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 Vol. 5, No. 12 

December 2003

Guest Editorial

~ Page 3 ~

Modern Medical Mayhem

By Brad Harrub

Image It was one of the most gut wrenching things I have ever had to witness. During my undergraduate years, I worked part-time at a facility that cared for Alzheimer's disease patients. Day after day, I would watch family members come to care for their loved ones. And day after day, they would leave in tears having not been recognized by their own spouses or children. Ailments of dementia such as Alzheimer's disease and Parkinson's tear at the very roots of many families across this nation.

As such, millions of research dollars have been spent looking for a cure. In fact, one can barely watch the evening news without hearing about the latest scientific discovery. Without fail, most of these research reports discuss the "potential" benefits of fetal tissue or embryonic stem cells. The media has inundated us with the idea that unless we use tissue from aborted babies or embryos, we will never be able to conquer these dreaded diseases. But is this the truth? Do aborted fetuses and leftovers from in vitro fertilization offer a cure?

The truth is, we have been fed a lie that the media continues to use to justify the 1.2 million infants killed by abortion each year (see and the 400,000 embryos that have been plunged into the icy depths of liquid nitrogen (see We are continually told about the "potential" benefits of these embryonic tissues. But science has shown otherwise, not once, but twice!

In a telling article titled "Strike Two for Transplants," Gretchen Vogel lamented: "For the second time, cells transplanted from fetuses into brains of Parkinson's patients have failed to show a significant effect." She went on to note that the double-blind study "failed to produce significant improvements in patients' movement but caused serious side effects in more than half the patients" (2003). Not only did the aborted fetus tissue not help, it actually hurt in some cases!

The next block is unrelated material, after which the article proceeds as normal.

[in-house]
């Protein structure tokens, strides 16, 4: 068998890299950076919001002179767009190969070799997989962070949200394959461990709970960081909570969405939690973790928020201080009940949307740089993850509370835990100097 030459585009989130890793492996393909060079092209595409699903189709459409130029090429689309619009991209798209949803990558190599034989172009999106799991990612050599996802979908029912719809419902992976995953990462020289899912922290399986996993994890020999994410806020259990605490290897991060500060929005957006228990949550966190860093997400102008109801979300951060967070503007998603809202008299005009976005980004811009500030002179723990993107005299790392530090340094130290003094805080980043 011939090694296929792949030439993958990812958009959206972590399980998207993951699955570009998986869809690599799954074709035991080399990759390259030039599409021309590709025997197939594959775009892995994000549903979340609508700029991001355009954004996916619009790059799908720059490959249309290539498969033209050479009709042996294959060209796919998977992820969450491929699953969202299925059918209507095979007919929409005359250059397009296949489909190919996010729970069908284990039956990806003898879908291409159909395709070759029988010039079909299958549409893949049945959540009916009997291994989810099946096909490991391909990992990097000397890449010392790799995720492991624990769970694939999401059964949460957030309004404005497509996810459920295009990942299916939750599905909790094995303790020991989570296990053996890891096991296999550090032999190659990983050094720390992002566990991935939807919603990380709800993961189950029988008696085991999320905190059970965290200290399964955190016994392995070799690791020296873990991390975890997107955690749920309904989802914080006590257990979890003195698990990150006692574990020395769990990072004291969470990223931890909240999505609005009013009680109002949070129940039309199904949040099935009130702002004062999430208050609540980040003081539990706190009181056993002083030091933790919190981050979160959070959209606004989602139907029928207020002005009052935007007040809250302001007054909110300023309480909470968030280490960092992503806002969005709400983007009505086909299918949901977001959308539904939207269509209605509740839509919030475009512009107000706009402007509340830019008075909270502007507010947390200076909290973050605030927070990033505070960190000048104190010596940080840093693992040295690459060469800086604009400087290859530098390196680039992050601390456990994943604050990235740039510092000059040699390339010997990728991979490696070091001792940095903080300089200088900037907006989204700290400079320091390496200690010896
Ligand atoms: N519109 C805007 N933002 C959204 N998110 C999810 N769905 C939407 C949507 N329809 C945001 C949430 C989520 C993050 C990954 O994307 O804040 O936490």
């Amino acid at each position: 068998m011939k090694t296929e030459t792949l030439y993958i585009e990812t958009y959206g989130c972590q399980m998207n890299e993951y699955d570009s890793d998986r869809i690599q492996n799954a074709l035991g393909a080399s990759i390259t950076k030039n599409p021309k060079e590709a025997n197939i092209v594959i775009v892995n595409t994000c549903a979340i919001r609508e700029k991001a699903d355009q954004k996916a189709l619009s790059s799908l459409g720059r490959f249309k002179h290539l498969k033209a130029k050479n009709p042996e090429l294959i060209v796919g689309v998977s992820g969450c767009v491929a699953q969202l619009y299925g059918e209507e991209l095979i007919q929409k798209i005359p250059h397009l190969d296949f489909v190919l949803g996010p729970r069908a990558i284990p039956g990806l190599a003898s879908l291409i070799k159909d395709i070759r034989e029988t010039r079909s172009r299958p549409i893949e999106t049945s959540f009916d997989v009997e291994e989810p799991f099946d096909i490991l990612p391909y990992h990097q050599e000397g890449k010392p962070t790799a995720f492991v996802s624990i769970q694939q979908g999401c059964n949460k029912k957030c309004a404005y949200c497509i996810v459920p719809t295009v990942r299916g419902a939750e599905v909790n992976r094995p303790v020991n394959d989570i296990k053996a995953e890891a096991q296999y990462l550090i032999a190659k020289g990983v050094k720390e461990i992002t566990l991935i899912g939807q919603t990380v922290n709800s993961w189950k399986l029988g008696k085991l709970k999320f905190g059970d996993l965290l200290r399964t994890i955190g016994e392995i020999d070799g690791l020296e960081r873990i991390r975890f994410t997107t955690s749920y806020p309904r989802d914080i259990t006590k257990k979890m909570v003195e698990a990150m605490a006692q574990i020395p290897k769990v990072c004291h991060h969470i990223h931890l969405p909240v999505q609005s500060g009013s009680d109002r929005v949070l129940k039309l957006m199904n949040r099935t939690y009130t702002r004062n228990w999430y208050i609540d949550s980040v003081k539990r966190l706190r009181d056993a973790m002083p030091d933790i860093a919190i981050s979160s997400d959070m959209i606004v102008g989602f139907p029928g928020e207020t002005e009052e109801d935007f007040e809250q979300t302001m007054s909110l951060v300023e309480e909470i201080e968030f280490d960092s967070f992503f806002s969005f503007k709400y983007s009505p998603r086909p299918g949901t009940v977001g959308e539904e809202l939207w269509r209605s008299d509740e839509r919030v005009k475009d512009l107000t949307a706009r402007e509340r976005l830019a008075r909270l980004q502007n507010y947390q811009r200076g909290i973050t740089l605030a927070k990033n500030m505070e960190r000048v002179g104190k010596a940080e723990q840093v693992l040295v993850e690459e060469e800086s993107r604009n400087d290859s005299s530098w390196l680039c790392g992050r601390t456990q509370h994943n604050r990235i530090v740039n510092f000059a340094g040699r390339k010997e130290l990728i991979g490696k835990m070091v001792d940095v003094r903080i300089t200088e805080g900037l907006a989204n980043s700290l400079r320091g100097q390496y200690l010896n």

C. Warren Olanow and his colleagues conducted the collaborative study, which consisted of thirty-four patients, in an effort to determine the effects of transplanting fetal nigral neurons (nerve cells) into Parkinson's patients. Parkinson's patients, ranging in age from 30 to 75, received tissue transplants that were obtained from one to four aborted fetuses. Thus, in twelve cases, the tissue from four aborted fetuses was required to try and "cure" one Parkinson patient. I wonder if Mr. Kinsley would condone four human beings killed in an effort to save one -- himself?

All told, 59 aborted fetuses were used in this study. So, what was the end result after using nigral cells from 59 aborted babies? The authors observed, "there was no overall treatment effect" (2003, 54:405). They went on to conclude, "Furthermore, unanticipated and potentially disabling off-medication dyskinesias [difficulty moving BH] developed in greater than 50% of patients. We cannot therefore recommend fetal nigral transplantation as a therapy for PD [Parkinson's disease BH], at this time" (p. 413).

As Ms. Vogel noted, however, this was not the first time this type of procedure has failed. She wrote: "The first major study of the technique, led by Curt Freed of the University of Colorado Health Sciences Center in Denver, ended in controversy when it failed to help patients overall and left some with frightening uncontrollable movements" (as reported in Science, March 16, 2001, p. 2060) [Vogel, 2003].

So, we now have multiple clinical trials that conclusively show no effect (and even detrimental effects in some cases) of having used the fetal tissue. So why, then, is this not front-page news? Why haven't Time magazine and CNN made this a lead story? The sad fact is that the media are not interested in anything that will call Roe v. Wade into question. Our country upholds and parades any scientific "breakthrough" that might be of "potential" benefit to patients with Parkinson's or Alzheimer's disease. Yet, when these "potential breakthroughs" are shown to be "potential killers," nothing is said, and the scientific data are ignored.

Thus, the confetti from the parade is swept under the rug, and the only thing the American people can remember is what a grand parade it was. How much longer will we stay in the dark?Image

Works Cited

Kinsley, Michael (2003), "Cure Me If You Can," Readers Digest, pp. 102-107, August.

Olanow, C. Warren, Christopher Goetz, et al., (2003), "A Double-blind Controlled Trial of Bilateral Fetal Nigral Transplantation in Parkinson's Disease," Annals of Neurology, 54[3]403-414, September.

Vogel, Gretchen (2003), "Strike Two for Transplants," Science Now, [On-line], URL:

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